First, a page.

After we left Stella Maris we rented a car and headed down to Clarence Town, at the south end of the island. We rented a lovely seaside cottage for four nights. With our car, we were easily able to explore the entire island. We visited many beaches, snorkeling spots, and roadside bonefish flats. I fished four spots on my own and did very well. Long Island has a variety of flats that can be accessed on foot, and I was very impressed with the fishing. We were fortunate to have excellent weather the entire trip. We were also consistently surprised to have beautiful beaches, flats, and sight-seeing spots all to ourselves.

We spent another day fishing with guide Colin Cartwright out of the town of Cartwrights, just south of Deadman's Cay. Colin worked very hard for us. We started out wading a huge flat that was loaded with bonefish. They were in small schools. I found them to be very spooky and picky, but hooked five or so by lunch time. Katie also had two hookups while wading, which was a first for her. After lunch we motored out to the ocean flats, where we found an abundance of small lemon sharks. Colin tied on a wire leader and a big fly and Katie cast to at least five different sharks. After about twenty minutes one of the sharks ate her fly. The 15 lb shark ran off her whole fly line and jumped clear out of the water. Katie lost the shark when it turned back towards the boat, but it was the most exciting hookup I've seen in a long time! We finished the day with some more wading, and a couple more fish for me.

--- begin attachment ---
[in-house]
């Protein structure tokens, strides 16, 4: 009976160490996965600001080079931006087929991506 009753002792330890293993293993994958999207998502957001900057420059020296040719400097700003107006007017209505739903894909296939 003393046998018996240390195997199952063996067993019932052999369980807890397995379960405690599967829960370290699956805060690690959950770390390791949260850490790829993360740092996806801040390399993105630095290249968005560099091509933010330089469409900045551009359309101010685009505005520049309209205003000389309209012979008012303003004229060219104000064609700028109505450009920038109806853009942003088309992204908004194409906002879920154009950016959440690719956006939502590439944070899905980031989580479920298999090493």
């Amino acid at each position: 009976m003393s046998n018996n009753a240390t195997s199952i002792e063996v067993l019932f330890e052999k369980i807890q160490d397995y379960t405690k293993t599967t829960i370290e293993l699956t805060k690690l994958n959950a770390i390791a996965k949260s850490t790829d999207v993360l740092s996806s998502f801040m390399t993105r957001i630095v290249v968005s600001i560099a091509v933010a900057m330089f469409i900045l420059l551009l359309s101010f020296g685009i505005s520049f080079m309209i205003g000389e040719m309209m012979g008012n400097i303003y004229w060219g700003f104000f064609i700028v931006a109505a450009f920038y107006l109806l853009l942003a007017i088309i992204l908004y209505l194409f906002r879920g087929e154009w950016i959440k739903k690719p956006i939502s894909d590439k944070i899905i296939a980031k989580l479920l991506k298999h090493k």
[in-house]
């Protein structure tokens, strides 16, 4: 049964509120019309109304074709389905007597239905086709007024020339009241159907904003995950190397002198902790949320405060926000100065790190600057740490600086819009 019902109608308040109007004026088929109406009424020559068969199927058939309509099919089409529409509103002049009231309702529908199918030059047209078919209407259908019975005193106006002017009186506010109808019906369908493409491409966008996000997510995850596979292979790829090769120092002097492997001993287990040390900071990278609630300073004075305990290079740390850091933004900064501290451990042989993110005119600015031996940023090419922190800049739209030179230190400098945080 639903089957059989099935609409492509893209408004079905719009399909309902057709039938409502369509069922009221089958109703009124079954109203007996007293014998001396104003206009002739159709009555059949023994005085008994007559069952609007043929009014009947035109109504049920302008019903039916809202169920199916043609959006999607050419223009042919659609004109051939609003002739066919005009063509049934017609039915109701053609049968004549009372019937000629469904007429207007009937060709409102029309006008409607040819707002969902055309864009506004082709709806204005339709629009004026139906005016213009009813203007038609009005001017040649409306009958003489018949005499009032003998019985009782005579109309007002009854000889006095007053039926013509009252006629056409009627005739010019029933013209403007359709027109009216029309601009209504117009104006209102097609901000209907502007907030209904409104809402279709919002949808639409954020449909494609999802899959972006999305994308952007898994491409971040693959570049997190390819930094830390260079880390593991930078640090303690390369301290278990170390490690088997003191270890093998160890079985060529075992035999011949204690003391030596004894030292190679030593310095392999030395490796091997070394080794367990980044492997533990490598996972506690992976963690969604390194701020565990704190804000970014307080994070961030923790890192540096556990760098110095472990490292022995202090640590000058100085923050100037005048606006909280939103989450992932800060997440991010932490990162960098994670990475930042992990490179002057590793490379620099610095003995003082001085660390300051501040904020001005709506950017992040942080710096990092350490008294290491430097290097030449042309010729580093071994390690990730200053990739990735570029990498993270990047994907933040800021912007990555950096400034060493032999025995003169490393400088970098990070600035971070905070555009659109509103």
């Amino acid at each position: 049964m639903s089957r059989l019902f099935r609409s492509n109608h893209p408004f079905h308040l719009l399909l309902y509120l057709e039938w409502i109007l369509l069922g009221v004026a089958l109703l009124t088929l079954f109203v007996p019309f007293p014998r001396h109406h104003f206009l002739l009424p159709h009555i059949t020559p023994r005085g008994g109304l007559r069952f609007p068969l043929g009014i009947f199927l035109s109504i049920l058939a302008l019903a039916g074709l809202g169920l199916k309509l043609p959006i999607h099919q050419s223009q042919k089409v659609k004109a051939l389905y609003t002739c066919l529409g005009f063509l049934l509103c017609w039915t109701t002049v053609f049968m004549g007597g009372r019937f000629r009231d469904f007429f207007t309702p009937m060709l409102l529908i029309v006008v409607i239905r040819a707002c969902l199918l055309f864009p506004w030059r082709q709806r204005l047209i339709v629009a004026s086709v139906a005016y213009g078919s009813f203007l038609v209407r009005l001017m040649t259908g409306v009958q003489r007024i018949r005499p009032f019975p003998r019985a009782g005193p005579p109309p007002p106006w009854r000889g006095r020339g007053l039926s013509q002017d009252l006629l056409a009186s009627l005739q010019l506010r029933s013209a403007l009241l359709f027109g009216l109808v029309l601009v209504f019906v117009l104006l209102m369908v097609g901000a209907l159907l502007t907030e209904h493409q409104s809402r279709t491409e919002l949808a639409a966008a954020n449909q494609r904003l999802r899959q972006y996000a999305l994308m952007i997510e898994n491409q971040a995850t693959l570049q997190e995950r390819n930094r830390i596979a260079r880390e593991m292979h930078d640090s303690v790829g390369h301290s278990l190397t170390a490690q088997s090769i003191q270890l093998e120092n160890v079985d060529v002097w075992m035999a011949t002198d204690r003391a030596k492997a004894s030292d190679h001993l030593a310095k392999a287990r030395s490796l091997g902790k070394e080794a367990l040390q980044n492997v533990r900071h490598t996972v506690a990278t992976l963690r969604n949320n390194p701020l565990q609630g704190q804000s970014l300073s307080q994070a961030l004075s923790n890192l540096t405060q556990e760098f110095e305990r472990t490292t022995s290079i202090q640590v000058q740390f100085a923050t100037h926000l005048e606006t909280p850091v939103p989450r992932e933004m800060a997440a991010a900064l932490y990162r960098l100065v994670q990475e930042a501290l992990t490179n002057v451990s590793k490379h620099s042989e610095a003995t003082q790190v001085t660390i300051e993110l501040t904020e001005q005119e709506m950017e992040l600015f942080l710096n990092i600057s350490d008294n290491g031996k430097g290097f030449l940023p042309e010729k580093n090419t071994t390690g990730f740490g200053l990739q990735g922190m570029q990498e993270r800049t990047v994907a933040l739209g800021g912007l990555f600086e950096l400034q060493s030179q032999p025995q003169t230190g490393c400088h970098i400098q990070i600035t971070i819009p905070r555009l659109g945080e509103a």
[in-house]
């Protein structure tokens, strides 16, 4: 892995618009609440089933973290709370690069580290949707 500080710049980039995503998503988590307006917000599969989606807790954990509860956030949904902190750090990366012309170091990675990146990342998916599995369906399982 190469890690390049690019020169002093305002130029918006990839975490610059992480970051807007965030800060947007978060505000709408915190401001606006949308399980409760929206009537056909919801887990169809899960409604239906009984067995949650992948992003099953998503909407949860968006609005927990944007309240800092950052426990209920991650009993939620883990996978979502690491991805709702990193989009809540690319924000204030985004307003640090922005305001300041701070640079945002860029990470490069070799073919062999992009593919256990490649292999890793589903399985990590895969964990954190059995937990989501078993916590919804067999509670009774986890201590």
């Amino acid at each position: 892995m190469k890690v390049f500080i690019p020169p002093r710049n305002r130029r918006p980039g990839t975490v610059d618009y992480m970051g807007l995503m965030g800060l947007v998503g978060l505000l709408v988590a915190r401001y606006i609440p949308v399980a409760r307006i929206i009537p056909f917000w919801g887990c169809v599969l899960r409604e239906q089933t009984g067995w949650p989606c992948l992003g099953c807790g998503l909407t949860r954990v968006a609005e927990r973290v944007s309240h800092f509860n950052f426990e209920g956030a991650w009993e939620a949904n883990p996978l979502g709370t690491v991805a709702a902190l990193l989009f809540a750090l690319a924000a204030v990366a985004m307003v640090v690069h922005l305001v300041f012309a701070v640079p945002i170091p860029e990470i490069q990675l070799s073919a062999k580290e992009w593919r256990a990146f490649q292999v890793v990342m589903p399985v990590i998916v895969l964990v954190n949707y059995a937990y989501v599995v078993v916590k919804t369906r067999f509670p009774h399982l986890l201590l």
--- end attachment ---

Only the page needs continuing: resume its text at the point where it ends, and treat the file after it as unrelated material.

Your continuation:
Colin owns a small lodge that can sleep four. It's well appointed with a full kitchen and is right on the water where Colin keeps his boat. Just down the road is Colin's restaurant, called Ounce's Hot Spot. This place had the best food on the south end of Long Island. We particularly enjoyed the ribs and the cracked conch.

Katie and I really enjoyed Long Island and would like to go back again someday. If you're planning a trip I would be happy to talk to you about this destination.

A Tale of Two Trout Streams

Note: This article was originally published in the Winter 2000 issue of Northwest Fly Fishing Magazine.

The Middle Fork and North Fork Feather River, CA
A Tale of Two Trout Streams
by Andrew Harris & Mark Tompkins

Like twin sisters separated at birth and raised on opposite ends of the country, the Middle Fork and the North Fork of the Feather River exist in vastly different worlds.  Despite their geologic similarities and shared lifeblood, the two rivers could easily be mistaken as unrelated.  Ever since humans of European descent arrived in California to take a run at the “good life,” the two rivers have traveled very different paths.  The North Fork has been shackled by dams, while the Middle Fork runs free.  The North Fork has an all-weather highway and railroad twisting alongside its curves, while the Middle Fork is, for the most part, accessible only by foot.  Still, like twins, these two forks of the Feather River strive for the same goal: to grow robust populations of wild trout.  The Middle Fork is a phenomenal success in this pursuit.  The North Fork is struggling, but holds its own given the abuse it has absorbed over the years.